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Aaron N. Tubbs

Dragon chaser.

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As a fan of Puerto Rico, I liked the premise of Race for the Galaxy — it’s like Puerto Rico, but with cards and no chits beyond the VP markers. Neat. Maybe it’s my childhood income and time spent on Magic: The Gathering, but there’s something appealing about a game whose mechanics revolves entirely around decks of cards (was excerpted from an article that’s now offline):

There is absolutely no interaction between players.

This isn’t strictly true; the phases one picks are a tool to try to control the progress of the game, maximize personal gains, and minimize gains for the other combatants, but there are virtually no direct interactions between players, at all.

Puerto Rico, on which the game was based, at least has some amount of player interaction: The ships, the trading mechanic, and the limited plantations, workers, and buildings available.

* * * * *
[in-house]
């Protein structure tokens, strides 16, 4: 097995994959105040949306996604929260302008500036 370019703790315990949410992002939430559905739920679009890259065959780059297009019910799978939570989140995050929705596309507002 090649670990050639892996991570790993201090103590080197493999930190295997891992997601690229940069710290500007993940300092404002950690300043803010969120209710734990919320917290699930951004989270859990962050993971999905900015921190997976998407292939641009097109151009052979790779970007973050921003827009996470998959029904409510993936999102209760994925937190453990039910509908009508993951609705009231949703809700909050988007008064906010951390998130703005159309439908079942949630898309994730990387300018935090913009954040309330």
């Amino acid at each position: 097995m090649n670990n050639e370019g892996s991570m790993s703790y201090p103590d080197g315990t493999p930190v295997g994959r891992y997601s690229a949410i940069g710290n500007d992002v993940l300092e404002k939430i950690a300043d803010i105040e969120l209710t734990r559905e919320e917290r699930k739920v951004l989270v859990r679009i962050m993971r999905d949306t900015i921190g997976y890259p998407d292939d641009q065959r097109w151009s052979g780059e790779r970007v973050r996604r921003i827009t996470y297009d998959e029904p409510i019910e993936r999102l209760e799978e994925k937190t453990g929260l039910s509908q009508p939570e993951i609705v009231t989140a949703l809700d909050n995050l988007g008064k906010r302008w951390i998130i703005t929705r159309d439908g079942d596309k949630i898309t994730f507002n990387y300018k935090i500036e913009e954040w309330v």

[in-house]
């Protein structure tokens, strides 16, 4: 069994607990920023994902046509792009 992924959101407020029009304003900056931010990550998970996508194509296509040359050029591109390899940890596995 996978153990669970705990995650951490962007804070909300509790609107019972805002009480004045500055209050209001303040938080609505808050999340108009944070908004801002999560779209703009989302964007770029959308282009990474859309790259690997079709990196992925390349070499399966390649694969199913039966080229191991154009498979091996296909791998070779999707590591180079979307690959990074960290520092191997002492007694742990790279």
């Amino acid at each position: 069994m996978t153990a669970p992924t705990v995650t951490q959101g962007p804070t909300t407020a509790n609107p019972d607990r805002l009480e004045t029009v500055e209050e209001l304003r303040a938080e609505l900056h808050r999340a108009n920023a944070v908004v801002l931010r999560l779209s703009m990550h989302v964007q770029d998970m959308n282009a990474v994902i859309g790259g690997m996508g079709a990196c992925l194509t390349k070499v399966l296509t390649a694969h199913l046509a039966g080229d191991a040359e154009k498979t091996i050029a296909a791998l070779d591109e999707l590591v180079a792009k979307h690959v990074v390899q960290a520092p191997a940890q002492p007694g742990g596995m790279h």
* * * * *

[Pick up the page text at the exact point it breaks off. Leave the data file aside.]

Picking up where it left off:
So, I think the game sort of fails in that department, but still remains fast and fun, once one understands it.

Also played the first full game of Caylus with the favor board included. It’s a surprisingly simple game when one is used to it, but the mechanics keep it challenging and dynamic. I don’t think it does quite as well at re-balancing the playing field as, say, Power Grid. I think it and Power Grid remain my favorite eurogames at the moment.

This weekend, rumor is we’re going to be playing Twilight Imperium. Am I a massive dork for thinking that some sort of mash-up of Risk, Axis & Allies, Trade Wars, and Die Macher sounds fun? Not a casual game, to be sure, but I think it could be entertaining 5 or 6 games in when I actually get it.